Brexit still means Brexit according to Theresa May. Well not in so many words this time, but her latest comments certainly suggest the Prime Minister remains steadfast in her quest for a complete departure from the European Union. Bad news for the pound (GBP) yesterday, which is still to recover from her weekend statements and the resulting losses.
In the US he have the long awaited news conference from President Elect Trump and we all wonder what he will say!
Will UK manufacturing rebound?
Sterling (GBP, pound) recovered some of the earlier losses that were incurred following the Prime Ministers warning that there was no prospect of Britain keeping “bits” of EU membership. Meanwhile, staying with politics, the head of the London Stock Exchange (LSE) has suggested to MPs that the government should negotiate a five year Brexit deal. It is believed that the extended transitional period would enable more safeguarding of the financial sector.
The market will be focused on the manufacturing production number today. The sector could be the silver lining for a weak currency. After the shock decline last reading the number is expected to bounce back and post a growth number of 0.6 percent. We shouldn’t get too carried away with this reading, however, as manufacturing makes up just 15-20 percent of the nation’s Gross Domestic Product (GDP). In addition, the trade balance is also due to be released; any political development could potentially causes turbulence in the currency market.
Euro lacks support from economic data
Yesterday saw little in the way of significant economic data in the Eurozone. France released their industrial production figures, which showed an improvement. Belgium issued short term bonds, which saw the country’s borrowing costs increase slightly – but remain in negative territory. Irish consumer confidence and Finnish industrial production saw figures fall from last month’s data. The euro (EUR) lost some ground against the pound (GBP) and the dollar (USD); however, it still remains significantly stronger than it has been over the last couple of weeks.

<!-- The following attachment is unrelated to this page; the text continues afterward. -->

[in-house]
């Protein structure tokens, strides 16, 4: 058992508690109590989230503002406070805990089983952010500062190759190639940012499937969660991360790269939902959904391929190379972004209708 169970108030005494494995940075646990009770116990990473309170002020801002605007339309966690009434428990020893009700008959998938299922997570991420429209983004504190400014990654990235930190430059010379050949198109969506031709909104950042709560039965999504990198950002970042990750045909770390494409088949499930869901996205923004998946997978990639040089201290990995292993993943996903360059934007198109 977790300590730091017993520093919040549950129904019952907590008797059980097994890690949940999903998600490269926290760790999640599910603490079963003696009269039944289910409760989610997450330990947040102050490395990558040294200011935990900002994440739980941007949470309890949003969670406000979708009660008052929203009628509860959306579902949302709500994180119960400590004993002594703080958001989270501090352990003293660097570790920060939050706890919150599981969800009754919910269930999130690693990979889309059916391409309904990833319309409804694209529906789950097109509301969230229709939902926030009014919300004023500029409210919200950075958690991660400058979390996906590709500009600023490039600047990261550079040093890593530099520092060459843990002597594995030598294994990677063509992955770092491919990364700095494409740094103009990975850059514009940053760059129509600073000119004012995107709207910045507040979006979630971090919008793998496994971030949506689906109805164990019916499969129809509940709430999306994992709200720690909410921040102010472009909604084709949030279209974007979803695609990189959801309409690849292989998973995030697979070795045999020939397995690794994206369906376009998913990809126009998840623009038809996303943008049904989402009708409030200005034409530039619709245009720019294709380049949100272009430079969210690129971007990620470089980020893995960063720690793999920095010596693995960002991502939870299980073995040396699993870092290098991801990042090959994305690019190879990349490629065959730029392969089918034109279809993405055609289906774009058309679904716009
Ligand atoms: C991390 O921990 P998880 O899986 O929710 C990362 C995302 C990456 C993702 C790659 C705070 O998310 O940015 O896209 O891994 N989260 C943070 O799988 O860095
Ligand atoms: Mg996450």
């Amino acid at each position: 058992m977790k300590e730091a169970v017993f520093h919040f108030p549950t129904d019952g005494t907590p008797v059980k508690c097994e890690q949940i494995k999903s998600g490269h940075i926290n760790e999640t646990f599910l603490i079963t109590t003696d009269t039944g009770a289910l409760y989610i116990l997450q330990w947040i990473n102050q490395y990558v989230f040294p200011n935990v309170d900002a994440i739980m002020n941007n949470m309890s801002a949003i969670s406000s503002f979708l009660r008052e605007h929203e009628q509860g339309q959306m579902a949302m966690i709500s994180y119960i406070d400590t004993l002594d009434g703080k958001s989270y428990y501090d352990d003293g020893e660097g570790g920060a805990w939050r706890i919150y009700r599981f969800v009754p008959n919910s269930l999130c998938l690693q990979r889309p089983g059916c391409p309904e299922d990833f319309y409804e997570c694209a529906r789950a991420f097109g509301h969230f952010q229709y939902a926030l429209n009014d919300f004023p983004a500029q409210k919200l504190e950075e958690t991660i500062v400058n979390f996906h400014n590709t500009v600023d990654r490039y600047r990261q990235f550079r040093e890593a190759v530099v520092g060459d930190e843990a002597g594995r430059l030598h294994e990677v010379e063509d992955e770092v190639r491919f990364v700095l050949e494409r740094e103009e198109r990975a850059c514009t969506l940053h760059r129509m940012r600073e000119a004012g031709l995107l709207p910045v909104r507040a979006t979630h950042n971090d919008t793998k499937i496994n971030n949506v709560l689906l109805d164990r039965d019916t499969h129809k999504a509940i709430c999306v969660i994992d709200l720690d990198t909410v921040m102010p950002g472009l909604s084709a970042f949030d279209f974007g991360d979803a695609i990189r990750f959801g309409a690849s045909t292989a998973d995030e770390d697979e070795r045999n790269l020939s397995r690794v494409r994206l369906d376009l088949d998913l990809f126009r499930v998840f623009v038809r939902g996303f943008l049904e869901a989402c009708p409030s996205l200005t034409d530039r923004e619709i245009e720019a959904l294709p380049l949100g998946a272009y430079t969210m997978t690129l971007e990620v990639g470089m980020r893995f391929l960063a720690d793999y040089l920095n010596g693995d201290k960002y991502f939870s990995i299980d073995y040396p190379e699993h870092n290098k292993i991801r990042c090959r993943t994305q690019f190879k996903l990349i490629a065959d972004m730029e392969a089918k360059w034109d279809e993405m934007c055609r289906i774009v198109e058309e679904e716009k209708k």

Today isn’t much more exciting in terms of data. The highlight will be Germany’s issue of 10 year bonds, which will give a clear indication of investors’ expectations for inflation in Europe’s largest economy. Greek and Portuguese consumer price data, Spanish industrial production figures and an Italian bond sale will complete the day. These data releases are unlikely to move the euro (EUR) on their own, and investors will likely continue to focus on the political events on both sides on the channel – and indeed the Atlantic.
What will Trump say next?
The dollar (USD) has dipped as traders await President Elect Trump’s press conference today, which is less likely to be scripted than his inauguration speech on 20th January. This means it is less predictable in terms of what he may say, although he is likely to provide himself with an opportunity to highlight which, if any, of his election pledges he will actually pursue. Investors are concerned that Donald Trump may take an aggressive stance on issues such as trade policy and relations with China.
The dollar index, which measure the currency against a basket of six major currency pairs, has climbed 4 percent since Trump’s election in November. This is largely because investors believe his promises of fiscal expansion will boost inflation and growth, leading to interest rates being increased at a faster pace than currently projected by the US Federal Reserve.
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